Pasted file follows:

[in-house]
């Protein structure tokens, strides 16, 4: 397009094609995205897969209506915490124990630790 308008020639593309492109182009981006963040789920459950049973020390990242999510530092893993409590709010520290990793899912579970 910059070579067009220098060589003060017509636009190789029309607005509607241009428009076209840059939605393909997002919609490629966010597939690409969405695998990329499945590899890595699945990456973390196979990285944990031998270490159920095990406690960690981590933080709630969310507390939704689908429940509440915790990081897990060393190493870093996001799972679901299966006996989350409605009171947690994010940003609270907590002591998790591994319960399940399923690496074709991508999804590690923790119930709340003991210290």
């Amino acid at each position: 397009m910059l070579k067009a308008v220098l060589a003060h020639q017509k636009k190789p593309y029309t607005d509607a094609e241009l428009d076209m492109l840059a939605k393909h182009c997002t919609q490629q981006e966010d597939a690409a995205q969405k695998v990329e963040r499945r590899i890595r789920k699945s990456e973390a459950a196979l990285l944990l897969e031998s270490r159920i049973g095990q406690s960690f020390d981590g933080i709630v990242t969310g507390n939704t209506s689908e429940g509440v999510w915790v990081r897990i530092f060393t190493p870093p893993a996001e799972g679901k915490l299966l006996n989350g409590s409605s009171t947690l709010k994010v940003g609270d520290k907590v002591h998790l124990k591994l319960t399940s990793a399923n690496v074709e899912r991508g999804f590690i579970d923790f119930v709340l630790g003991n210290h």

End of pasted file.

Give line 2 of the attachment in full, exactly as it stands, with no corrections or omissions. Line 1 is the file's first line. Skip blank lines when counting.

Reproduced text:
């Protein structure tokens, strides 16, 4: 397009094609995205897969209506915490124990630790 308008020639593309492109182009981006963040789920459950049973020390990242999510530092893993409590709010520290990793899912579970 910059070579067009220098060589003060017509636009190789029309607005509607241009428009076209840059939605393909997002919609490629966010597939690409969405695998990329499945590899890595699945990456973390196979990285944990031998270490159920095990406690960690981590933080709630969310507390939704689908429940509440915790990081897990060393190493870093996001799972679901299966006996989350409605009171947690994010940003609270907590002591998790591994319960399940399923690496074709991508999804590690923790119930709340003991210290």